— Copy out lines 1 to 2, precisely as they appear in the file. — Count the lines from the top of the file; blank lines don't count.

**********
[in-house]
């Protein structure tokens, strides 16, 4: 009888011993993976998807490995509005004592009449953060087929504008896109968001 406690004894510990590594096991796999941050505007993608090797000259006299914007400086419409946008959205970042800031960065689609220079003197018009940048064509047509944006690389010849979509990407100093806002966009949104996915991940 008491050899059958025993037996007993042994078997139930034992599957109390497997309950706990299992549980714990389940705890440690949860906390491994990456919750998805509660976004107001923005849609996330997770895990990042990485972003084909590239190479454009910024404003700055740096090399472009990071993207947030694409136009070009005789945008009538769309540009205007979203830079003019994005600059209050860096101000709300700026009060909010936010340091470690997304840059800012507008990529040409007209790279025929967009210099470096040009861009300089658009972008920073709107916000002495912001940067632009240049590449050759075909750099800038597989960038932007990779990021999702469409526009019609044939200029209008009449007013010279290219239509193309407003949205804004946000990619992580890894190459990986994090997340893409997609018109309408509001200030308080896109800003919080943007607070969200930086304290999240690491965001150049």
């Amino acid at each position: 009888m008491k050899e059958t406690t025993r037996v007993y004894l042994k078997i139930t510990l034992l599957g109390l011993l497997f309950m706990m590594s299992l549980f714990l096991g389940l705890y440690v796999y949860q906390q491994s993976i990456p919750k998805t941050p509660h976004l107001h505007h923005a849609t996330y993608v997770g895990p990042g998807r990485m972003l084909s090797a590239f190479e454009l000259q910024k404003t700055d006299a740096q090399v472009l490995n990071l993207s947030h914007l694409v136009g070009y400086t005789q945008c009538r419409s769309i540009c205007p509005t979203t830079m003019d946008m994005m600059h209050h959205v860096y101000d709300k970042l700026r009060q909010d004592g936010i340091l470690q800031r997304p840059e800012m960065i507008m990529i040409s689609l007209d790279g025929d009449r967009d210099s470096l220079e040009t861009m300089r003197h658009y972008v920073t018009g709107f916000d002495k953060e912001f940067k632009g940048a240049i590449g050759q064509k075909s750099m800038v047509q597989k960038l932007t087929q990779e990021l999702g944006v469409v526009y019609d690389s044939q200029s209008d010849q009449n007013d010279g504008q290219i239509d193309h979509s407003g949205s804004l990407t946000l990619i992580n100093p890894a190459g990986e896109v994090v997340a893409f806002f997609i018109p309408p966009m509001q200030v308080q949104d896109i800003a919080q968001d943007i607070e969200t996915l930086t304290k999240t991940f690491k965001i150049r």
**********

[in-house]
């Protein structure tokens, strides 16, 4: 009888011993993976998807490995509005004592009449953060087929504008896109968001 406690004894510990590594096991796999941050505007993608090797000259006299914007400086419409946008959205970042800031960065689609220079003197018009940048064509047509944006690389010849979509990407100093806002966009949104996915991940 008491050899059958025993037996007993042994078997139930034992599957109390497997309950706990299992549980714990389940705890440690949860906390491994990456919750998805509660976004107001923005849609996330997770895990990042990485972003084909590239190479454009910024404003700055740096090399472009990071993207947030694409136009070009005789945008009538769309540009205007979203830079003019994005600059209050860096101000709300700026009060909010936010340091470690997304840059800012507008990529040409007209790279025929967009210099470096040009861009300089658009972008920073709107916000002495912001940067632009240049590449050759075909750099800038597989960038932007990779990021999702469409526009019609044939200029209008009449007013010279290219239509193309407003949205804004946000990619992580890894190459990986994090997340893409997609018109309408509001200030308080896109800003919080943007607070969200930086304290999240690491965001150049």